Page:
Take the track “Pink + White” as an example. Frank dives into morbidity with the help of Beyonce and Pharrell Williams. He compares the death and destruction that follows the death of a close relation to a hurricane, which we can assume is Hurricane Katrina, which personally affected Frank when he was studying at the University of New Orleans.

Solo

Next up is “Solo,” in which Frank empathises with people struggling through life alone. The depths at which Frank is able to understand and relate to the extremes of human emotions is his purest gift as a storyteller and is evident throughout Blonde. From track to track, he jumps between emotions and showcases his talent for eloquently explaining how things feel.

Self Control

In “Self Control,” Frank treats us to a ballad in which he describes the breakdown of a relationship. He suggests that things didn’t work out because his partner was immature, and the high-pitched tone of voice he adopts suggests that this was a relationship from his youth. Frank gave an interview to The New York Times, in which he admits to the song being about a real-life relationship, suggesting that he and his former partner weren’t on the same wavelength.

White Ferrari

Fast forward to the fourteenth track on the album – “White Ferrari” – and we once again see Frank’s penchant for using cars as imagery. The white Ferrari is a symbol of innocence in a relationship and is something that is rare, desirable, and extremely valuable. Like many of the other tracks on the album, things don’t end well, beautifully highlighting the rarity of a white Ferrari.

Reflecting On Personal Experiences With Frank

The truth is that we could break down all of the tracks on Blonde, and we would be presented with myriad contrasting emotions. What’s more, there are lessons to be learned from all of Frank’s music, and he encourages us to reflect on his personal experiences alongside him. All of this with some mellow background music is a perfect accompaniment to Frank’s vivid and reflective storytelling.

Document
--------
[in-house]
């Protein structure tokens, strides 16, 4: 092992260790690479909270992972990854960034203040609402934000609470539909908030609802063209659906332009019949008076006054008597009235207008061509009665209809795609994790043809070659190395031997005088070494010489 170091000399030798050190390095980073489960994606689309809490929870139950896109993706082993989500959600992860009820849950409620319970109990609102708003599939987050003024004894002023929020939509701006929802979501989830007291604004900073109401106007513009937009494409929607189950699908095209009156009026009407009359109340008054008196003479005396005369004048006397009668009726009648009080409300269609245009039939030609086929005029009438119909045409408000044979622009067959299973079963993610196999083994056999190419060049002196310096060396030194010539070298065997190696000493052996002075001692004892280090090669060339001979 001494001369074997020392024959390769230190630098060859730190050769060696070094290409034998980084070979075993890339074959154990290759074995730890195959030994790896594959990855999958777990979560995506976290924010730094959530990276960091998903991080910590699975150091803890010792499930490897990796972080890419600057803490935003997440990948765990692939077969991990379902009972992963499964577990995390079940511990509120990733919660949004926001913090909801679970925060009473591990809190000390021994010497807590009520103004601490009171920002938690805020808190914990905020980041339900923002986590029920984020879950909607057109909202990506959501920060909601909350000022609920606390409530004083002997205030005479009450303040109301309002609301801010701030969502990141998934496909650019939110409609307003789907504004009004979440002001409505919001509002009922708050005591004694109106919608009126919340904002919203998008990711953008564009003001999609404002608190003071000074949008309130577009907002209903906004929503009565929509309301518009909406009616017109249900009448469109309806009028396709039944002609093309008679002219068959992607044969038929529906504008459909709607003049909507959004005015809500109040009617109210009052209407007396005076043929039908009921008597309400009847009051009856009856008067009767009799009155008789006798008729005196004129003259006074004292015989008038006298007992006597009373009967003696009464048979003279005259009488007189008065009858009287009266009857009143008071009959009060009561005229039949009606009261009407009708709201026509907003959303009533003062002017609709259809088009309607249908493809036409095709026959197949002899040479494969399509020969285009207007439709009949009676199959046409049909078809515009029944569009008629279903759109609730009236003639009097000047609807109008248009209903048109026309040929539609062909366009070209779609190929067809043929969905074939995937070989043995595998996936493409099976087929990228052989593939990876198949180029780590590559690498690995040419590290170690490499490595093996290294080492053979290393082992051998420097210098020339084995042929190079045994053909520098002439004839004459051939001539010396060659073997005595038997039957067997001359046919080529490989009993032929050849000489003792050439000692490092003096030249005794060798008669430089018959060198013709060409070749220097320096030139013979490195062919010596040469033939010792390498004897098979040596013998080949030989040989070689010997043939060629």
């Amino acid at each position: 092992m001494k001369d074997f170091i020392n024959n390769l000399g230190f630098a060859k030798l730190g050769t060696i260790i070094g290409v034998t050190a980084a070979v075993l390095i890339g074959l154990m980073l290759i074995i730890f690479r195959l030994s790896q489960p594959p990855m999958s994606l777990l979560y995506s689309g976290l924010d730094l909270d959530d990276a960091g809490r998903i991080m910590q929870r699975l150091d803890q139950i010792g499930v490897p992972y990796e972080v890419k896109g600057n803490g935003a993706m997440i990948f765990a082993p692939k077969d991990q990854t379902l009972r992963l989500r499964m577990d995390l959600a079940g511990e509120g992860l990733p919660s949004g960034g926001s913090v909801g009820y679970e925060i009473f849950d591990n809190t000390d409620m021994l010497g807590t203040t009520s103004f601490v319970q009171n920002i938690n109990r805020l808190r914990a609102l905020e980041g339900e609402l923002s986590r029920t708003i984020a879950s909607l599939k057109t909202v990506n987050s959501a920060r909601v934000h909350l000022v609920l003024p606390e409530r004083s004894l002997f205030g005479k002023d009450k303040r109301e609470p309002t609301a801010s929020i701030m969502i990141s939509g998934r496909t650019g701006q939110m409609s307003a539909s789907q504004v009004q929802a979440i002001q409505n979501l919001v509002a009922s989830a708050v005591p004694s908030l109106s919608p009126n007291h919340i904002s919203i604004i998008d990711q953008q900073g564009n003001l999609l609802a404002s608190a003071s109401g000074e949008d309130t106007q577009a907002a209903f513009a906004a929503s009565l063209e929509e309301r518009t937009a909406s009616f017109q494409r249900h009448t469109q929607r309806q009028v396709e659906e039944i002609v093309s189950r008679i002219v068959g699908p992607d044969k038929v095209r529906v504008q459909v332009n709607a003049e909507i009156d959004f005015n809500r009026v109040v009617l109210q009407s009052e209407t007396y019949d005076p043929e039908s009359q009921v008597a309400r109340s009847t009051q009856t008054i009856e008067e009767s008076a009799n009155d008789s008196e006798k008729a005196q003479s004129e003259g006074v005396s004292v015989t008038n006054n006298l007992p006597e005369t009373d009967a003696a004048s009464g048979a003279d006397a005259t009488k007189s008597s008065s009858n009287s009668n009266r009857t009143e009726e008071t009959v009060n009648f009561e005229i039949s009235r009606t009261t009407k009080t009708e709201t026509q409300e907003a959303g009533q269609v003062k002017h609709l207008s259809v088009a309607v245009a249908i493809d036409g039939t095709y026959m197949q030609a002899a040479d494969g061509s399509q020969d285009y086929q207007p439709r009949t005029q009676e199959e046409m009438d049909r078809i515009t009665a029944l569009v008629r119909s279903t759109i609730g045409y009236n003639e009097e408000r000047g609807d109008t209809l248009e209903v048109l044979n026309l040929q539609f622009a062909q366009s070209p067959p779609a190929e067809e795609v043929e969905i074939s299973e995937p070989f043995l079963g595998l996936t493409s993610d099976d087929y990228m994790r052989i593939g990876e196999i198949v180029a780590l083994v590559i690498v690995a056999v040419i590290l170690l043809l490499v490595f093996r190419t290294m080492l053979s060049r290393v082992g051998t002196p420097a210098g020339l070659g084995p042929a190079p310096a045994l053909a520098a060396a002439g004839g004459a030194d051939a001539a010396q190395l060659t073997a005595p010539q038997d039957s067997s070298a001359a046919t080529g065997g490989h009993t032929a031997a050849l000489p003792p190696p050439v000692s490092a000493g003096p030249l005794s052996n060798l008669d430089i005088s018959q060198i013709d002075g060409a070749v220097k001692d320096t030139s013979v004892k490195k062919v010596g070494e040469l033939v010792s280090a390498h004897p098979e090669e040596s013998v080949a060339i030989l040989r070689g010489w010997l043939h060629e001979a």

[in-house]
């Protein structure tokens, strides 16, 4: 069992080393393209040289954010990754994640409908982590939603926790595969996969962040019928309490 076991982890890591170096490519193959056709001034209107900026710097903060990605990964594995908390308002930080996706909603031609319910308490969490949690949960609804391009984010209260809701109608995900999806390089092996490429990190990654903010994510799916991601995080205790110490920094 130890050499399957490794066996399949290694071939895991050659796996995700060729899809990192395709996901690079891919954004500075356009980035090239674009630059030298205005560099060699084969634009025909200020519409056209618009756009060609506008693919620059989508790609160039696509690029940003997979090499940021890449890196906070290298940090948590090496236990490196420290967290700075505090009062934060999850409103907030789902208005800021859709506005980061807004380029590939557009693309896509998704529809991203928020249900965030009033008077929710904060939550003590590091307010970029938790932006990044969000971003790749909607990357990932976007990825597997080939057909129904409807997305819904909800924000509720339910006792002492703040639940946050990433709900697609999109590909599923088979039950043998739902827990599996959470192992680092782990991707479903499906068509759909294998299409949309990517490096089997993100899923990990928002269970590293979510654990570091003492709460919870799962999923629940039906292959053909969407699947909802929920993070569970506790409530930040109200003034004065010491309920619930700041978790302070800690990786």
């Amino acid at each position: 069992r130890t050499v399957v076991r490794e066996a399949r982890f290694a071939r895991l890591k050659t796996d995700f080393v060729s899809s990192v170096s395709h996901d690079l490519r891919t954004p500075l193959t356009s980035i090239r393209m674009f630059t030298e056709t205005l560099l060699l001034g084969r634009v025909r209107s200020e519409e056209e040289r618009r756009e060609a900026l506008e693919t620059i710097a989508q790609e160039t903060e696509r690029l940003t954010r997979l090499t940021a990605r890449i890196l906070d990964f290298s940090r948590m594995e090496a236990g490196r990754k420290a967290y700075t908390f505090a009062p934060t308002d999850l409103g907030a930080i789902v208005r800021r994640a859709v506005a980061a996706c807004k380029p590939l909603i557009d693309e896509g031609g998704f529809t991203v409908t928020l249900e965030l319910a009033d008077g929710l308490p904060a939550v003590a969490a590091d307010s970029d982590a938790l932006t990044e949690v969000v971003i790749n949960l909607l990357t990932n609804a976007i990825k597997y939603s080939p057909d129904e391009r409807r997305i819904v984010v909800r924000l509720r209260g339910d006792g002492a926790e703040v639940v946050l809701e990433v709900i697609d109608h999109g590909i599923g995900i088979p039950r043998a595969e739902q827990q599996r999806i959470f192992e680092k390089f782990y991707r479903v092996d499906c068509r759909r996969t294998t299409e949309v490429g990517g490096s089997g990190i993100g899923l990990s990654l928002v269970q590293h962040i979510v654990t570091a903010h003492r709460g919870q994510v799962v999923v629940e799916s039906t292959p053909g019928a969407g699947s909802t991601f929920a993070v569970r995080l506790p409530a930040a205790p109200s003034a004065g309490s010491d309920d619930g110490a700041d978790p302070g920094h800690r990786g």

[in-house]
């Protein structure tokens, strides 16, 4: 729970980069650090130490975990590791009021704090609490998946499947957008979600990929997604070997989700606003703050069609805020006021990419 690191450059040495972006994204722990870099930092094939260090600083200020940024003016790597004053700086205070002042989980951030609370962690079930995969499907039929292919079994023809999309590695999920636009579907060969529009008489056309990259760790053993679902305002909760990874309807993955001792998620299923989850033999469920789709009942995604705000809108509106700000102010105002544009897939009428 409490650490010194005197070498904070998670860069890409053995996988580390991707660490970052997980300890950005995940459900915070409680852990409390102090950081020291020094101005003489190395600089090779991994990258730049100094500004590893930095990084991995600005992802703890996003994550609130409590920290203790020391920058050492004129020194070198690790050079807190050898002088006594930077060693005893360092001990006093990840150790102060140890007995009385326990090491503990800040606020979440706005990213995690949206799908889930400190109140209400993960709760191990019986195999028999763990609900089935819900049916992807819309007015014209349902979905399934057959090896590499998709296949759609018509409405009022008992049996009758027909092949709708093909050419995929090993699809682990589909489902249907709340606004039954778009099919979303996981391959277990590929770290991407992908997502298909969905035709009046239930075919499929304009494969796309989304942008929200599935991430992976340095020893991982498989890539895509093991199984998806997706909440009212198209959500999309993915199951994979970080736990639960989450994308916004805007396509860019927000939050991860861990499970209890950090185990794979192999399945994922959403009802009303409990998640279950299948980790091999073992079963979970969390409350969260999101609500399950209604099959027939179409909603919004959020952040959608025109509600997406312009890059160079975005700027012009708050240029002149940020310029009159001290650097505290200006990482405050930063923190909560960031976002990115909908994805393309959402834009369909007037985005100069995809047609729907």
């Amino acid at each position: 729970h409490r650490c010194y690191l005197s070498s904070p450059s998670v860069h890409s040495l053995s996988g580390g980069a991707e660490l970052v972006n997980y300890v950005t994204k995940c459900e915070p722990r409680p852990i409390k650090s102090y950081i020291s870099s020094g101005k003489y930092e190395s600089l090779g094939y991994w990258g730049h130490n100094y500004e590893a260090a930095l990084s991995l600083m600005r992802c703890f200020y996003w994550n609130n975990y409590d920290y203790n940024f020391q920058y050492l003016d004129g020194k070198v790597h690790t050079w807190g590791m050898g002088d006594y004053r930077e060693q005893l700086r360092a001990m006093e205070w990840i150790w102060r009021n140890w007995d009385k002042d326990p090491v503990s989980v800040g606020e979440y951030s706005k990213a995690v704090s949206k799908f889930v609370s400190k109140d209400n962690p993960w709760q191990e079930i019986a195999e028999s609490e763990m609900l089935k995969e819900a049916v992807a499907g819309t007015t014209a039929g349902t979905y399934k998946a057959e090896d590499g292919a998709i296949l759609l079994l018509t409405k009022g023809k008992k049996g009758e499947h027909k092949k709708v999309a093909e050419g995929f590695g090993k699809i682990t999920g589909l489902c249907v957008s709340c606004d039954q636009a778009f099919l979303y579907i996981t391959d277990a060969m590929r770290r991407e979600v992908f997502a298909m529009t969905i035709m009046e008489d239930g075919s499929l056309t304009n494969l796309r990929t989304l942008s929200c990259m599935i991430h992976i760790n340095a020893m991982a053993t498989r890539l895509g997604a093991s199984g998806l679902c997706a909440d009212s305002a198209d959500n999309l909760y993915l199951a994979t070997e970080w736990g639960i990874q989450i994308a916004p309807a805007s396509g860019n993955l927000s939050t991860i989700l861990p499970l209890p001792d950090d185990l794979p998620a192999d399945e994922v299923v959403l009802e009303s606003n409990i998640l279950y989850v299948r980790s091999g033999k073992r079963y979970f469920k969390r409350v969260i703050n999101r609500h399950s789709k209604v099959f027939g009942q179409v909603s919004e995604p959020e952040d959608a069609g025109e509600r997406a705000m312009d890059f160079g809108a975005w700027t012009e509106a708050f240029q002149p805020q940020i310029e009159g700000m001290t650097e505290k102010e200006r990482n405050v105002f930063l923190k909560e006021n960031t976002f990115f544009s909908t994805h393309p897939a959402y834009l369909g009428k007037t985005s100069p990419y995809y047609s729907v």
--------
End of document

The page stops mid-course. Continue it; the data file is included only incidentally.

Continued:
In fact, it’s almost as if the music that accompanies the lyrics on Blonde is deliberately unobtrusive. You can listen to most of the album without actually noticing the music alongside his lyrics, which is exemplified by the absence of drums on many tracks.

Blonde, A Modern Classic Masterpiece

What we have in Blonde is yet another masterpiece by the enigmatic Frank Ocean. Completely different from Nostalgia, Ultra and Channel Orange, we experience and learn a new side of Frank. It was so well received that it ranked first on Pitchfork’s list of the best albums of the 2010s. It was also Frank’s first number one on the US Billboard 200 and has subsequently been certified as platinum. If you haven’t done so already, slip your earbuds in and click play. Blonde will take you to places that you never thought possible.

Alex Snell
Alex Snell
If there's something new happening in the music industry, then Alex knows about it. Growing up in a musical family and picking up a guitar from an early age, rock has always influenced her love for music. Alex runs her own jewellery business when she's not engrossed in the world of music. She'll bring you monthly roundups, album reviews and all the speaker knowledge for enjoying music even more. Alex's go-to artists are Don Broco, Nirvana, Miley Cyrus, Fleetwood Mac and Ariana Grande.